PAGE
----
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Olympic, Paralympic swimmers form partnership for London trials

Canadian Olympic hopeful Victoria Poon practices at the Olympic pool Tuesday, Feb. 28, 2012 in Montreal.

Ryan Remiorz/Ryan Remiorz/The Canadian Press

The integration of able-bodied sport with sport for the disabled took a big leap off the starting block with the announcement Tuesday that Swimming Canada will stage its Olympic and Paralympic swim trials together.

The six-day trials, March 27-April 1, will be held at Montreal's 1976 Olympic pool. RBC, which has a historic position with the Olympic movement in Canada as the COC's first corporate backer, will be the title sponsor of the trials for the 2012 London Olympic and Paralympic Games.

The trials are a partnership of the national swim federation with the Canadian Olympic Committee (COC) and Canadian Paralympic Committee (CPC) as Swimming Canada continues to eliminate some of the barriers that exist between able-bodied elite swimmers and elite athletes with disabilities.

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"We held the trials together in 2008 but we weren't allowed to call them Olympic trials. They were the Beijing trials," said Pierre Lafontaine, CEO and National Coach for Swimming Canada in an interview.

Olympic and Paralympic officials are proprietary about the use of the terms that describe the respective competitions. It can be an impediment to sponsorship.

"Being able to integrate the Canadian Olympic and Paralympic brands within our marquee event of the quadrennial will provide our organization with a greater platform to promote the values of our sport, athletes and coaches," said Lafontaine.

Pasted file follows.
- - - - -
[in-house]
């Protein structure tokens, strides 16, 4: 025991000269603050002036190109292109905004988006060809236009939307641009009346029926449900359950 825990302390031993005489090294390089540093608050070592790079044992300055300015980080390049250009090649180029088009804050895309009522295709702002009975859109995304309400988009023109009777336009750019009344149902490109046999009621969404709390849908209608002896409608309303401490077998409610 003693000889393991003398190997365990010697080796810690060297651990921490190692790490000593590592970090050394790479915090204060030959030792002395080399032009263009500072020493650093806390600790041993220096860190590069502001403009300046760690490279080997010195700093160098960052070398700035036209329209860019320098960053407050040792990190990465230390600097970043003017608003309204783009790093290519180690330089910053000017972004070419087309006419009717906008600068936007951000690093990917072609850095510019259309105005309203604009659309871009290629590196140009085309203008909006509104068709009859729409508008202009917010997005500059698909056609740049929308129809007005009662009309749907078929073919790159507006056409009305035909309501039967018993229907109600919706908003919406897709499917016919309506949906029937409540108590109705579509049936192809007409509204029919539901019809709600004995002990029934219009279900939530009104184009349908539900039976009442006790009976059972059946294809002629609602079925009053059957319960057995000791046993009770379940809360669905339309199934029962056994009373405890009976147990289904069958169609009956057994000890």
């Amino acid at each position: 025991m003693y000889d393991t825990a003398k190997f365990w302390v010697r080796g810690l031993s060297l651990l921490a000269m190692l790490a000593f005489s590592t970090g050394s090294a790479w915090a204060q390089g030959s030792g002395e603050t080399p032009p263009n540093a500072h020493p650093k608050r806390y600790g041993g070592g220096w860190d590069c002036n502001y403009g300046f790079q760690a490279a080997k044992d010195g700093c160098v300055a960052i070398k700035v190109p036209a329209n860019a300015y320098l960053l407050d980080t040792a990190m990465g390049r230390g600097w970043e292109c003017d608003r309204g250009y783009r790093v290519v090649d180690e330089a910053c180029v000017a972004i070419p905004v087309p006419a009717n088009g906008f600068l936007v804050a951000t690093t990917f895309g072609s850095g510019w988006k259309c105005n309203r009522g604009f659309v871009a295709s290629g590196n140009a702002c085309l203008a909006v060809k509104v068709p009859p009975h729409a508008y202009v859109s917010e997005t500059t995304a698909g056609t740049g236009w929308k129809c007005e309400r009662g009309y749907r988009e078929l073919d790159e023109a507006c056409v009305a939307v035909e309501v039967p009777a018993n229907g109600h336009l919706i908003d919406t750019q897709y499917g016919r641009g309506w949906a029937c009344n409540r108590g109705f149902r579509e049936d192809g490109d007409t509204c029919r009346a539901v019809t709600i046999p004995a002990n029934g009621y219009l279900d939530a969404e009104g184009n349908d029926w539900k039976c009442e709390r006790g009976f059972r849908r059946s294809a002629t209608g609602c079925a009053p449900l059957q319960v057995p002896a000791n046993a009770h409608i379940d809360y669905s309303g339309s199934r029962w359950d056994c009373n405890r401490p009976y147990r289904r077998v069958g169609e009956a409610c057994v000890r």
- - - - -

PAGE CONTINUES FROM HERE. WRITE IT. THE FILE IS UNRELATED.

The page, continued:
"As part of our new Vision 2020 strategic plan, Swimming Canada aims to be a world leading swimming nation. Having the COC and CPC partner with us for our key domestic competition is a step forward to achieving this mandate," said Lafontaine.

About 700 swimmers will take part in the trials. Races at the trials will be intermixed, he said, though Lafontaine doesn't foresee the complete elimination of the Olympic-Paralympic distinction. "It would make for too big an event, almost impossible. It would also take highlights away from Paralympians. They're tremendous athletes and we need to concentrate on them," he said.

The aim is to grow swimming's profile and to create this new model for how Canadian Olympic athletes are unveiled to their fans, said Chris Overholt, COC chief executive officer and secretary general.

"One of the primary goals for the COC is to cast the spotlight on our great athletes and our partners in the sport community," Overholt said.

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Putting together high-profile events such as trials for the Olympics and Paralympics are important to showcasing Canada's elite-level swimmers with a disability said Henry Storgaard, CEO of the Canadian Paralympic Committee.

National English-language broadcast coverage for the 2012 Canadian Olympic and Paralympic swim trials will happen every night on Sportsnet, while the French-language Société Radio Canada will air highlights of the event on its network.

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Sports reporter

James Christie written sports for the Globe on staff since 1974, covering almost all beats and interviewed the big names from Joe DiMaggio, to Muhammad Ali, to Jim Brown to Wayne Gretzky. Also covered the 10 worst years in Toronto Maple Leafs hockey history. More

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